Geography Corrie Formation perfect paragraph ???? Watch

ASNinja98
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Hi guys if anyone is doing As geography and has the time to give me feedback question.

Describe and explain the formation of the erosion landform corries (7 Marks)

A corrie is a arm chair like feature formed from glacial erosion. Corries form in hollows where snow can acclimate, this accumulation can then causes snow to build up over many year to from Neve. The hollow is depend by nivation which is the combined effects of repeated freeze thaw and removal of material by meltwater, which starts to deepen the landscape and form a corrie. Snow and ice moves down the gradient due to gravity in a rotational movement. Ice then freezes to the back wall and as it does plucking occurs steeping the back wall further. Freeze thaw and frost shattering deposit material from above the hollow on to the ice and as it moves under the ice it enhances the glaciers capacity to erode steeping the back wall further. The area in front of the corrie where the gradient starts to increase again is known as the lip.

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Leviathan1741
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(Original post by ASNinja98)
Hi guys if anyone is doing As geography and has the time to give me feedback question.

Describe and explain the formation of the erosion landform corries (7 Marks)

A corrie is a arm chair like feature formed from glacial erosion. Corries form in hollows where snow can acclimate, this accumulation can then causes snow to build up over many year to from Neve. The hollow is depend by nivation which is the combined effects of repeated freeze thaw and removal of material by meltwater, which starts to deepen the landscape and form a corrie. Snow and ice moves down the gradient due to gravity in a rotational movement. Ice then freezes to the back wall and as it does plucking occurs steeping the back wall further. Freeze thaw and frost shattering deposit material from above the hollow on to the ice and as it moves under the ice it enhances the glaciers capacity to erode steeping the back wall further. The area in front of the corrie where the gradient starts to increase again is known as the lip.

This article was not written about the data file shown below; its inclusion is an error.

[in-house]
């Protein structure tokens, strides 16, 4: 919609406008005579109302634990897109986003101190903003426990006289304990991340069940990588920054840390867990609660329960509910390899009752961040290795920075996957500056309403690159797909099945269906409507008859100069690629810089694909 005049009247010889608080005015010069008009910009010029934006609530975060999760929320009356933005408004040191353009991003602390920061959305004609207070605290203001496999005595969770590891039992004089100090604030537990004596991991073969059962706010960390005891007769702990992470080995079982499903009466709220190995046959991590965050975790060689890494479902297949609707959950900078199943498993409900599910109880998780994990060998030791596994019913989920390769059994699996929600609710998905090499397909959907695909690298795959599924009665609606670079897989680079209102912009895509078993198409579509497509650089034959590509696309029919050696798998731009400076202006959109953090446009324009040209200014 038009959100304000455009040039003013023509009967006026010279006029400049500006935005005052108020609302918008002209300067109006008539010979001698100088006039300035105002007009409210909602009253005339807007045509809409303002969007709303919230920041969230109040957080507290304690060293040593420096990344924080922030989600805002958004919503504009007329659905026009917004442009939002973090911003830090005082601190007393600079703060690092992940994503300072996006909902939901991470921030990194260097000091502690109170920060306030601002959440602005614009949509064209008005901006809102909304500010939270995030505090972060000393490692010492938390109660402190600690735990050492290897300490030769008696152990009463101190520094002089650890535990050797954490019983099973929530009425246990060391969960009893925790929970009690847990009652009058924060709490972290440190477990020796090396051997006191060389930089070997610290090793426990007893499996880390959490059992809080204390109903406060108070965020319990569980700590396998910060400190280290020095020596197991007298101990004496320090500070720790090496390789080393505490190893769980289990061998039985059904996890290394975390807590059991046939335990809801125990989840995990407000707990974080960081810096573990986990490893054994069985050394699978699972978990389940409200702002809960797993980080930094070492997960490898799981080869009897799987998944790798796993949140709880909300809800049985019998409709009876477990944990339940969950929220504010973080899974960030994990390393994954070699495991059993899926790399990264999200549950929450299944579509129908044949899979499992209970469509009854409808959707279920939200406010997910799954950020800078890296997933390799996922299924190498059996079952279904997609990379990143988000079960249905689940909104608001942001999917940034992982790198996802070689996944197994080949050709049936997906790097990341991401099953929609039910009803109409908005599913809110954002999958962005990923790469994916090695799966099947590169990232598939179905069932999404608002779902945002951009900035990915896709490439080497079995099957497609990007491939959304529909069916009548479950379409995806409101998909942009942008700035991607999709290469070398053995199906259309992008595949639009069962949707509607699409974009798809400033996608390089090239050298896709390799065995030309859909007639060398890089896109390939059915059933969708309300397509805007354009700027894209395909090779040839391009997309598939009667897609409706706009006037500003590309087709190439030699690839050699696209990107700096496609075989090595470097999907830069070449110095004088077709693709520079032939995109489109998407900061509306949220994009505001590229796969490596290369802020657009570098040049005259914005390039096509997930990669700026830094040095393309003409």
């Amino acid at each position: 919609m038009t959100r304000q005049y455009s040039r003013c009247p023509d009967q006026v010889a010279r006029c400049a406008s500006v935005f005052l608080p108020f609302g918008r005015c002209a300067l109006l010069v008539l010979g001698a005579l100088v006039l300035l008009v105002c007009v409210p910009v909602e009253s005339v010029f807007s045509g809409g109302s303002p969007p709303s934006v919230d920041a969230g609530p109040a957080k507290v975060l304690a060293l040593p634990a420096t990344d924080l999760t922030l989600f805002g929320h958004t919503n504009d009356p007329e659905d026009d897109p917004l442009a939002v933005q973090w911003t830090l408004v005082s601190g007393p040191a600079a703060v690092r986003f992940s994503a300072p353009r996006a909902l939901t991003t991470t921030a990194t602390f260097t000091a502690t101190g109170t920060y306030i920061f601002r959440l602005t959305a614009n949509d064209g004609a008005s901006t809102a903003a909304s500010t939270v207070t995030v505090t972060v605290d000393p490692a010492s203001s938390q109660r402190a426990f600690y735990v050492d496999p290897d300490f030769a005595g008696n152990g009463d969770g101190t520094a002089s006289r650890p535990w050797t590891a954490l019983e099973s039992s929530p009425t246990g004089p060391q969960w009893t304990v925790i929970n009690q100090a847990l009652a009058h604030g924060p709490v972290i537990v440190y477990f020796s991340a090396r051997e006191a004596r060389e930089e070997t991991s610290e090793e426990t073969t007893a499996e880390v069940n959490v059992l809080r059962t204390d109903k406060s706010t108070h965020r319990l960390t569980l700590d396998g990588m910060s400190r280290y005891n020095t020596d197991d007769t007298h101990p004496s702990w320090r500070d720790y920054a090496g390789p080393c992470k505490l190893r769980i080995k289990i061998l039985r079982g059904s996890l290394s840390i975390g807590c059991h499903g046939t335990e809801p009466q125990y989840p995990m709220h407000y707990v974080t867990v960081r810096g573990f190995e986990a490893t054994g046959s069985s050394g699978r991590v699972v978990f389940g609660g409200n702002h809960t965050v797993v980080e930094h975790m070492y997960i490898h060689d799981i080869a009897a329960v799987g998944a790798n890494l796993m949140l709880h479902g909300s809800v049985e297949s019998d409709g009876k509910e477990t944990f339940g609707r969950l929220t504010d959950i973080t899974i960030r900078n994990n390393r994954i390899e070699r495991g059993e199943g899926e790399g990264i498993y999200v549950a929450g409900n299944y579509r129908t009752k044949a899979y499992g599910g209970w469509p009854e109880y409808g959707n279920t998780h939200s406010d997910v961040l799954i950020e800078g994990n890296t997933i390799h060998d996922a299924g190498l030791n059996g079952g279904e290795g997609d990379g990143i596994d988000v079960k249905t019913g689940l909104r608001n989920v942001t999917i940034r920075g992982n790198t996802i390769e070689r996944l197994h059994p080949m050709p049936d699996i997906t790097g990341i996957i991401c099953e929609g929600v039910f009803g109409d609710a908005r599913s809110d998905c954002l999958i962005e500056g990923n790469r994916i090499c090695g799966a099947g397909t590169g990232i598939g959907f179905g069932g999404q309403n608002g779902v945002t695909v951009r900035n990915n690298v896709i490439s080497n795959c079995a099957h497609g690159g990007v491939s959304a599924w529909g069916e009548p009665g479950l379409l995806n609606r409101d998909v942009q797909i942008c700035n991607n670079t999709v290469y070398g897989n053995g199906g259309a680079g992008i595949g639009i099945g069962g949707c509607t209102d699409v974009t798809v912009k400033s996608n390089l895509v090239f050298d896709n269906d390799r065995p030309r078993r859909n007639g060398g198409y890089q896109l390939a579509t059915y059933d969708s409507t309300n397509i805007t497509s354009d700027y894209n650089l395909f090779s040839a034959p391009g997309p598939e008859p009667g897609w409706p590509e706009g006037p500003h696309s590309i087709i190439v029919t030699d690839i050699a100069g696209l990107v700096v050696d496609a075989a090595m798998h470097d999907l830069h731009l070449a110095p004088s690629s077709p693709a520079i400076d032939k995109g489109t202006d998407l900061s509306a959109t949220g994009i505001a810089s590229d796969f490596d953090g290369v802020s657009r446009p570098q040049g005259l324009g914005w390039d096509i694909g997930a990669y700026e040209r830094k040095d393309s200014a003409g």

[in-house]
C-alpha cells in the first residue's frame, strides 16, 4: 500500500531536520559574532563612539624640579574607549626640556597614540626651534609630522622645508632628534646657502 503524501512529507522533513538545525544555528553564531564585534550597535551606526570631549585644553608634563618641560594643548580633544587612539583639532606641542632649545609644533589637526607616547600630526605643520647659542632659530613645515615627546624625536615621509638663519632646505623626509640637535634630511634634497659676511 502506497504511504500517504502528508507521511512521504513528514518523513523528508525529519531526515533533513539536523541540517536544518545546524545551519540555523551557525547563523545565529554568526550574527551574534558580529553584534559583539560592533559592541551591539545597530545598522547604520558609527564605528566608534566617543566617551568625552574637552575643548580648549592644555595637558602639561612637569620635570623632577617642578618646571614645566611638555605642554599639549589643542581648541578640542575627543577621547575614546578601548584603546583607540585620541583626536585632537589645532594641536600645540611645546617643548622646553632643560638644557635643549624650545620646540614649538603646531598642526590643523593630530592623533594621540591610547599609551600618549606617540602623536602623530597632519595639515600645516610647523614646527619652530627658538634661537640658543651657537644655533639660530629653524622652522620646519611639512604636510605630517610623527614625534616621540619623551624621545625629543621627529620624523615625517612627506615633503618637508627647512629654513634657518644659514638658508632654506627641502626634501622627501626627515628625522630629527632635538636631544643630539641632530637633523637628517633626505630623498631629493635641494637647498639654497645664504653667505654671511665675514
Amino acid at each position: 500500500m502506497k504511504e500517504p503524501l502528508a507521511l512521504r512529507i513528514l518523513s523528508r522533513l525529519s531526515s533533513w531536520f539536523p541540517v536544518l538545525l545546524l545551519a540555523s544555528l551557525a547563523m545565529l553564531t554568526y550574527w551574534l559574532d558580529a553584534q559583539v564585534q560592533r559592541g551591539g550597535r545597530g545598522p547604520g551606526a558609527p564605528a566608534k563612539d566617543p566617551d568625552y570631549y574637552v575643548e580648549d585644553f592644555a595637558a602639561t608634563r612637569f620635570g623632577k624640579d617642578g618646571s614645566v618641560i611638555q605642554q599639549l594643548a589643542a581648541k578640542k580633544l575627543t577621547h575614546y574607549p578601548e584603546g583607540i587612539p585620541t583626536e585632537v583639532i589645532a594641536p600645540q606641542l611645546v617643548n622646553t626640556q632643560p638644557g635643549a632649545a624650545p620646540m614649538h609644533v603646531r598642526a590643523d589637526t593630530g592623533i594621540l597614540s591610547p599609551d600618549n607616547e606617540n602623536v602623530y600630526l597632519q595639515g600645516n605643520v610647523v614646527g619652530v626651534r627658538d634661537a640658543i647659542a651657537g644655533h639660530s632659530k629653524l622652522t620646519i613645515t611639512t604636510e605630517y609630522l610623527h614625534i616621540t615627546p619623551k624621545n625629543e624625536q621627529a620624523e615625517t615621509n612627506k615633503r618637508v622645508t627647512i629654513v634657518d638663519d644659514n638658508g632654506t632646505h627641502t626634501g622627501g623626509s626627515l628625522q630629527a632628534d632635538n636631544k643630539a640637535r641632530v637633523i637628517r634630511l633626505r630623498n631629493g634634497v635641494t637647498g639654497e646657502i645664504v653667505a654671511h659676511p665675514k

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Hi! I did geography with WJEC, and we did a module on glaciation (albeit for A2), so hopefully I can help a bit!

I think your answer is good, but I think it could be a bit more detailed (I know that for WJEC, we had to pretty much explain everything!). Too much detail is also better than not enough in my opinion, because then you're more likely to get marks :yep:

I've added a bit to your answer, let me know what you think: